IP-STAT6 DKO and IP KO mice had increased OVA-specific IL-5 and IL-13 responses in the spleen compared with STAT6 KO mice and WT mice, respectively (Fig. 4G, 4H), suggesting that endogenous PGI2 present in the spleen inhibits CD4 T cell activation during OVA sensitization. To test the hypothesis that PGI2 directly suppresses naive CD4 T cell activation, proliferation, and Th2 cytokine production, we activated WT CD4 T cells with anti-CD3 and anti-CD28 and treated the cells with the PGI2 analogue cicaprost or vehicle for 3 d. We measured the effect of cicaprost on CD4 T cell proliferation and IL-2 production because IL-2 is a cytokine critical for naive CD4 T cell activation. We found that cicaprost suppressed T cell proliferation (Fig. 6A, 6B) and decreased the total numbers of live cells at day 3 (Fig. 6C). The decreased cell proliferation correlated with attenuated IL-2 production by CD4 T cells (Fig. 6D). Cicaprost also suppressed IL-5, IL-13, and IFN-γ cytokine production and CCL17 and CCL22 chemokine expression by CD4 T cells in a dose-dependent manner compared with vehicle (Fig. 7), suggesting that cicaprost inhibited both Th2 and Th1 differentiation pathways. The levels of CCL2, CCL11, and CXCL12 in the T cell culture supernatant were below the limit of detection. Because Bcl6 and STAT1 have been reported to negatively regulate Th2 inflammatory responses in vivo (34, 35), and STAT6 contributes to Th2 responses (36), we determined the effect of cicaprost on T cell expression of these transcription factors. We found that cicaprost at 100 nM significantly inhibited the mRNA expression of Bcl6, STAT1, and STAT6 by CD4 T cells of WT BALB/c mice (Fig. 7F). Taken together, these results indicate that cicaprost inhibited CD4 T cell activation and Th2 cytokine expression in vitro, and suggest that endogenous PGI2 in the mouse spleen inhibits CD4 T cell activation and Th2 differentiation.
The PGI2/IP signaling pathway is critical for indomethacin-mediated proallergic effects
We then tested the hypothesis that IP deficiency abrogates indomethacin-induced, STAT6-independent allergic airway inflammation. We sensitized and challenged WT, IP KO, STAT6 KO, and IP-STAT6 DKO mice with OVA and treated the mice with indomethacin or vehicle during the sensitization phase. We reasoned that if inhibition of endogenous PGI2 were responsible for indomethacin-augmented allergic inflammation, the proallergic effect of indomethacin would diminish in IP-deficient mice. We found that indomethacin increased IL-5, IL-13, IL-1α, IL-1β, and CXCL9 responses in STAT6 KO mice compared with vehicle (Fig. 8A–E). However, indomethacin did not significantly augment the levels of IL-5, IL-13, IL-1α, IL-1β, and CXCL9 in the lung of IP-STAT6 DKO mice compared with the vehicle treatment (Fig. 8A–E). We also found that indomethacin increased IL-5 and IL-13 responses in WT mice compared with vehicle (Fig. 8A, 8B). However, indomethacin did not augment the levels of IL-5 and IL-13 in IP KO mice (Fig. 8A, 8B). These results indicate that in the absence of the IP signaling pathway, indomethacin lost its ability to induce further increases in IL-5 and IL-13 responses. Taken together, these data indicate that the PGI2/IP signaling pathway inhibits indomethacin-induced, STAT6-independent cytokine and chemokine production in this model of allergic airway inflammation.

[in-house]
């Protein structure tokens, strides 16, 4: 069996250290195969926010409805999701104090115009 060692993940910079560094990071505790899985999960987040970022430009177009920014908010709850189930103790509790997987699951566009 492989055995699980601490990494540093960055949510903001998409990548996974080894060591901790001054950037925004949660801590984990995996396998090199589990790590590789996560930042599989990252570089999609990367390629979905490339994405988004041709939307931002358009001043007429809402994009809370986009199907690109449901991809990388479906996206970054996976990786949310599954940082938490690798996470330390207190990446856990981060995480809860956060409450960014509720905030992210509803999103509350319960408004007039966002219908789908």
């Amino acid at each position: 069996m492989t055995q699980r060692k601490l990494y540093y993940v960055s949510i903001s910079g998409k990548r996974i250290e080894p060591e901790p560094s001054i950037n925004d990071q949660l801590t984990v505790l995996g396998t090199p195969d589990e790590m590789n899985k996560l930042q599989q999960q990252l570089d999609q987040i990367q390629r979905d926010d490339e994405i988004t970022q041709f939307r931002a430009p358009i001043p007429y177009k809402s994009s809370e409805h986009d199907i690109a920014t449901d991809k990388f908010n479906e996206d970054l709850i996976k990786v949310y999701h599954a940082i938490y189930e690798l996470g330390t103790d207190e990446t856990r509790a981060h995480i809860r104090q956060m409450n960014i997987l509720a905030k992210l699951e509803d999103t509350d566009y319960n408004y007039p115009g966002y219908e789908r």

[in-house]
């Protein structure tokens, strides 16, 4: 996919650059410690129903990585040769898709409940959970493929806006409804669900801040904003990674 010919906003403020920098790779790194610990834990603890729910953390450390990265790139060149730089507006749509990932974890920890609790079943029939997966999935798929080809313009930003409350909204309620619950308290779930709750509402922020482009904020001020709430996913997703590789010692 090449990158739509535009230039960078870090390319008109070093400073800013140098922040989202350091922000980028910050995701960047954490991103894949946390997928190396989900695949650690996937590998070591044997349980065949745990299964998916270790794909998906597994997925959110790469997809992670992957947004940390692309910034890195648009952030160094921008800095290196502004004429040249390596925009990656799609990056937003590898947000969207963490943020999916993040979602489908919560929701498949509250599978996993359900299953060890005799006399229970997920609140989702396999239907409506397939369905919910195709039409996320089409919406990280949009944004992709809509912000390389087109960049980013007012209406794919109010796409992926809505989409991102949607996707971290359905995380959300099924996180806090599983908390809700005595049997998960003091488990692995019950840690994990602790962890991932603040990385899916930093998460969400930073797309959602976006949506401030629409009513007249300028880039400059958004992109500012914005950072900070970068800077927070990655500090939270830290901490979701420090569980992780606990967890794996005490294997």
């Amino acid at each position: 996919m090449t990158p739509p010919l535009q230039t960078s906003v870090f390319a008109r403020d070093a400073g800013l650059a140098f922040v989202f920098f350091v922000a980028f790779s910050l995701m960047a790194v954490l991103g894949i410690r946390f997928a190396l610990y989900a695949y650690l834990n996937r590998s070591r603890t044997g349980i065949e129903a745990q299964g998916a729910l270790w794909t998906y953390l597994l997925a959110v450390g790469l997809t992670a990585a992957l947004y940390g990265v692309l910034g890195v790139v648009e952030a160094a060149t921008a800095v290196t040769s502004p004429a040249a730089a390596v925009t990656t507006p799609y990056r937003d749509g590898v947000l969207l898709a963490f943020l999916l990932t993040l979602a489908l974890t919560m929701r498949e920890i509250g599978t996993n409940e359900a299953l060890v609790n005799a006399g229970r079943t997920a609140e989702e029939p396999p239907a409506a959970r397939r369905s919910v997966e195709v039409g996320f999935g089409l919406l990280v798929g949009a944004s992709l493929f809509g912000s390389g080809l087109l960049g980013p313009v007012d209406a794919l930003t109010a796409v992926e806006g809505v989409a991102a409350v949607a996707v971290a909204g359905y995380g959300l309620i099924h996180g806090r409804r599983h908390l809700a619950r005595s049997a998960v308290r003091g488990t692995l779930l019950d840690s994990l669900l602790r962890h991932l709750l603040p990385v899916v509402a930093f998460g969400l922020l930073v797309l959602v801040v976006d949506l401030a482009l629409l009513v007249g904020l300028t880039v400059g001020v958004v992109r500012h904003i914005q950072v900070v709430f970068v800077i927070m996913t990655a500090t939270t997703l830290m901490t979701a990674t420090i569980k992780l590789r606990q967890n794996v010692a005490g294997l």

Because allergen-specific IgE is an indication of effective allergic sensitization, we therefore measured the levels of OVA-specific IgE in the serum samples and found that indomethacin significantly increased OVA-specific IgE levels in OVA-sensitized and -challenged WT mice, but not in IP KO mice, compared with vehicle treatment (Fig. 8F). This result indicates that COX inhibition by indomethacin during immune sensitization augmented allergic sensitization and allergen-specific IgE responses, and IP deficiency diminished the proallergic effect of indomethacin in IP KO mice. We found that STAT6 KO and IP-STAT6 DKO mice did not produce IgE (Fig. 8F).
The important regulatory role of COX inhibition in the STAT6-independent allergic inflammatory pathway is indicated by the strong activation of this pathway in indomethacin-treated STAT6 KO mice (3). In this study, we demonstrated that PGI2 and IP signaling negatively regulated STAT6-independent Th2 responses and allergic inflammation. First, deficiency of IP increased proinflammatory chemokine expression and inflammatory cell infiltration in the lungs of OVA-sensitized and -challenged mice and augmented primary OVA-specific CD4 T cell responses in the spleen in a STAT6-independent manner. Second, the PGI2 analogue cicaprost directly suppressed CD4 T cell proliferation and Ag-dependent IL-5 and IL-13 production during naive CD4 T cell activation in vitro. Third, IP deficiency diminished the stimulatory effect of indomethacin treatment during immune sensitization on STAT6-independent allergic Th2 cytokine responses. These data provide the first in vivo evidence that PGI2 and the IP signaling pathway inhibit STAT6-independent IL-5 and IL-13 responses, inflammatory chemokine responses, and allergic lung inflammation.